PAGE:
A Baseball Learning Matrix

Russell Carleton has an interesting article today on Baseball Prospectus today about the “Search for an 80 Brain“. He explores whether the difference between prospects who make it and those who fail lies in their ability to learn, and wonders if there’s a way to test those learning skills.

For one thing, it’s hard to observe a player’s learning skills, even with a really fancy stopwatch. But if the ability to learn is key to turning raw talent into actual performance, why not spend some time figuring out if the player has a 20 learning tool or an 80? Many players are drafted based on their physical tools, but what about the guy who doesn’t have blow-you-away stuff now, but can develop quickly because he can learn? In general, the closest thing that I hear to this is when scouts talk about “makeup.”

Can this learning ability be measured? My answer is “Yes… I think…”

I think so, too. But off the top of my head, I’d think there wouldn’t be one measure of learning ability, but four.

Here’s why: in order to explore how to measure learning, we need to be clear exactly what kind of learning we are talking about. Learning is about creating memories in the brain, and making those memories accessible when needed. It would be useful here to point out the two main types of memory: declarative and nondeclarative. I’ll quote from a book by Larry Squire and Eric Kandel called “Memory: From Mind to Molecules”:

Declarative memory is memory for facts, ideas, and events — for information that can be brought to conscious recollection as a verbal proposition or visual image. This is the kind of memory one ordinarily means when using the term “memory”: it is conscious memory for the name of a friend, last summer’s vacation, this morning’s conversation. Declarative memory can be studied in humans as well as other animals.

Nondeclarative memory also results from experience, but is expressed as a change in behavior, not as a recollection. Unlike declarative memory, nondeclarative memory is unconscious. Often, some recollective ability can accompany nondeclarative learning. We might learn a motor skill and then be able to remember some things about it. We might be able to picture ourselves performing it, for example. However, the ability to perform the skill itself seems to be independent of any conscious recollection. That ability is nondeclarative.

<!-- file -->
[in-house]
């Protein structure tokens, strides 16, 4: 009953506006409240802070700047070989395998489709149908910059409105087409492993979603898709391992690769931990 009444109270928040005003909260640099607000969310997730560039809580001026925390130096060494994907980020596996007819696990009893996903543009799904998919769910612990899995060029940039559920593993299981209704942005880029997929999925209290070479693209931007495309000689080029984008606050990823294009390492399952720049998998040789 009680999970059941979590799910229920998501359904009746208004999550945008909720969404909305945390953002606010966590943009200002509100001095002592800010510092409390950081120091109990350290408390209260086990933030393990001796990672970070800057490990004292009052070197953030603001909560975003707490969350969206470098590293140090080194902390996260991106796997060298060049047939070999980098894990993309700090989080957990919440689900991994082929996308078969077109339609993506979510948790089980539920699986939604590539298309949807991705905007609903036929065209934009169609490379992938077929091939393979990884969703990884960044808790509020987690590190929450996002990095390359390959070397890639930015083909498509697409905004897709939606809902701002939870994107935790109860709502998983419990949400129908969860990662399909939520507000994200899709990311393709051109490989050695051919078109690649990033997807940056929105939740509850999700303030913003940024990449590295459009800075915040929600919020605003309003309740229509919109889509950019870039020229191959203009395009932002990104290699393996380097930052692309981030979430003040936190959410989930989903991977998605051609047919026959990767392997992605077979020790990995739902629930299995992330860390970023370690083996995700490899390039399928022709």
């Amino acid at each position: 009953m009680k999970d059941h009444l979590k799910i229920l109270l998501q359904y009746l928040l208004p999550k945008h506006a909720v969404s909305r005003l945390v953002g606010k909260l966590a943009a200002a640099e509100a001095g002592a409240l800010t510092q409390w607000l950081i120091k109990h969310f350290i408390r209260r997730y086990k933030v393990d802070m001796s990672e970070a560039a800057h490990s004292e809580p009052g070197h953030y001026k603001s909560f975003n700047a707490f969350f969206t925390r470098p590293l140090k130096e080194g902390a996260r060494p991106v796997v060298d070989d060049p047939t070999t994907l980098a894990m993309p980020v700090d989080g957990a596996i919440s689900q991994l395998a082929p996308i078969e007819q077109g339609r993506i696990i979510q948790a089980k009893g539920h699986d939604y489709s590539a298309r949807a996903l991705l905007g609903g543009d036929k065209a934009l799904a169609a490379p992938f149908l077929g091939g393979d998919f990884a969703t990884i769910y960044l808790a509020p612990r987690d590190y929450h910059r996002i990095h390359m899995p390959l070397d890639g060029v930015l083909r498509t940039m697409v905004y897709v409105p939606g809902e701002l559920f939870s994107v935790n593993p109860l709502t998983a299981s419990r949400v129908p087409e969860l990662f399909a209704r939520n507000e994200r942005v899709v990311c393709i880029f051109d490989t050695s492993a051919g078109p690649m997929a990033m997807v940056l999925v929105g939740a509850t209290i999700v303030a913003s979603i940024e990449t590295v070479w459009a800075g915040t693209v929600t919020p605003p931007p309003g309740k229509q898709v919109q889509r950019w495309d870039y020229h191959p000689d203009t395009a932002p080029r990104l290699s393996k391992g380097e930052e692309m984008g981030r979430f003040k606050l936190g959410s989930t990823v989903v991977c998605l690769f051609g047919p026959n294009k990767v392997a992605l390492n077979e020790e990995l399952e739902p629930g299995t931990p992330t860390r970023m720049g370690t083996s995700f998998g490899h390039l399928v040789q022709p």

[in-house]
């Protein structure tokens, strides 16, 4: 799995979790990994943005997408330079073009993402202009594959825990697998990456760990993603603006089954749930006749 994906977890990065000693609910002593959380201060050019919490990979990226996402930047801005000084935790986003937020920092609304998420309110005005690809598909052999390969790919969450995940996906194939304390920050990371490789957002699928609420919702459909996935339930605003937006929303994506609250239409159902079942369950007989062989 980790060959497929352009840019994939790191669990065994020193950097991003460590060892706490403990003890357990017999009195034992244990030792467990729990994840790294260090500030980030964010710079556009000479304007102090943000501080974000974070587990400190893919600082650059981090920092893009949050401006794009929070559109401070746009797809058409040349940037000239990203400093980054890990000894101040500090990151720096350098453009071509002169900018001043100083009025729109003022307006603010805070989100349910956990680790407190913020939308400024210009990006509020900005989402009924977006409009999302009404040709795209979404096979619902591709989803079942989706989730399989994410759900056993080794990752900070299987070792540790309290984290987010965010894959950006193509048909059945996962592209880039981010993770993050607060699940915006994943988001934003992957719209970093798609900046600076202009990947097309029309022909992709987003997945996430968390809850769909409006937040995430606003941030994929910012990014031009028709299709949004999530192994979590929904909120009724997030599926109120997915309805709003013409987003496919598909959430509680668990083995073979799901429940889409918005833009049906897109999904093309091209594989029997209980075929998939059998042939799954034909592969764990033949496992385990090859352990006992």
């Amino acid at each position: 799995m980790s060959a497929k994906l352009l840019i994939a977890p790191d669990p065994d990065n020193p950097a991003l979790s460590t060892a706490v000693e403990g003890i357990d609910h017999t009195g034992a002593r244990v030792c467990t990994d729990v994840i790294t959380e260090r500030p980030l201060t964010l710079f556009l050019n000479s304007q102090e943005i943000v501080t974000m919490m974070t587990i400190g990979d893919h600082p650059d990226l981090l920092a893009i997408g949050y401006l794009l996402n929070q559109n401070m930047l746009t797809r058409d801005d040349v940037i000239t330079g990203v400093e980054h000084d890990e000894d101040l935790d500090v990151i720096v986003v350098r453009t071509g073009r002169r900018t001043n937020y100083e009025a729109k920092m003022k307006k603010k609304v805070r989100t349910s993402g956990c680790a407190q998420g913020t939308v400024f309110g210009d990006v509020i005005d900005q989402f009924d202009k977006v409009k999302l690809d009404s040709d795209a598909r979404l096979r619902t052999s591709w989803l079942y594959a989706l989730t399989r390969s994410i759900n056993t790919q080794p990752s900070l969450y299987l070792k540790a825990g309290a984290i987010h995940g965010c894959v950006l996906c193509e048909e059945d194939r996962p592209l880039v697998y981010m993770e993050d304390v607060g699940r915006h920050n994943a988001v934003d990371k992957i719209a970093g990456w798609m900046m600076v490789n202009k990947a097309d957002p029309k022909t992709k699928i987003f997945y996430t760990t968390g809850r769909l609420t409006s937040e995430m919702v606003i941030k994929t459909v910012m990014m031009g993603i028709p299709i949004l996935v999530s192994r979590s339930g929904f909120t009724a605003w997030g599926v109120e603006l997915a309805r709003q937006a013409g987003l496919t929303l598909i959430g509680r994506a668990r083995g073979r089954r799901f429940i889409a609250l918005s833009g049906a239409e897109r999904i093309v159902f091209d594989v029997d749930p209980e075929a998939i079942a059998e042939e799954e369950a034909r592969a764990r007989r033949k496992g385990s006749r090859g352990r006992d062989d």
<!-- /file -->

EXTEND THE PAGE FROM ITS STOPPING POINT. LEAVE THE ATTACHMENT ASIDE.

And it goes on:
In other words, declarative memory holds conscious thought, while nondeclarative memory holds motor skills.

So let’s say we have a hitter, like Carleton’s example of Wil Myers, who is a bit too passive, and doesn’t quite swing at enough pitches. We want to make him a somewhat more aggressive hitter. How do we do that?

So it’s not a matter of merely telling Myers to “be more aggressive”. The idea of being more aggressive is a declarative memory, a conscious thought. And that declarative memory, that idea, is independent of the skill itself, of the nondeclarative memory, the motor skill required to output the desired behavior. That conscious thought needs to be translated into a motor skill. A declarative memory needs to be translated into a nondeclarative memory.

As Carleton points out in his article, this much easier said than done. The reason is that while declarative memories are under our conscious control, nondeclarative memories are not. They are created subconsciously, involuntarily and automatically. These memories are often context and emotion dependent. If you want to manipulate the nondeclarative memory system into creating the muscle memory you want, you basically have to trick it. You can trick it by repetition and practice, and/or by manipulating whatever emotions are needed, whether anger or calmness or excitement or determination.

* * *

So a scouting report for learning might look something like this:

Joe Prospect, Learning Scout Report

declarative input nondeclarative input
declarative output 30 40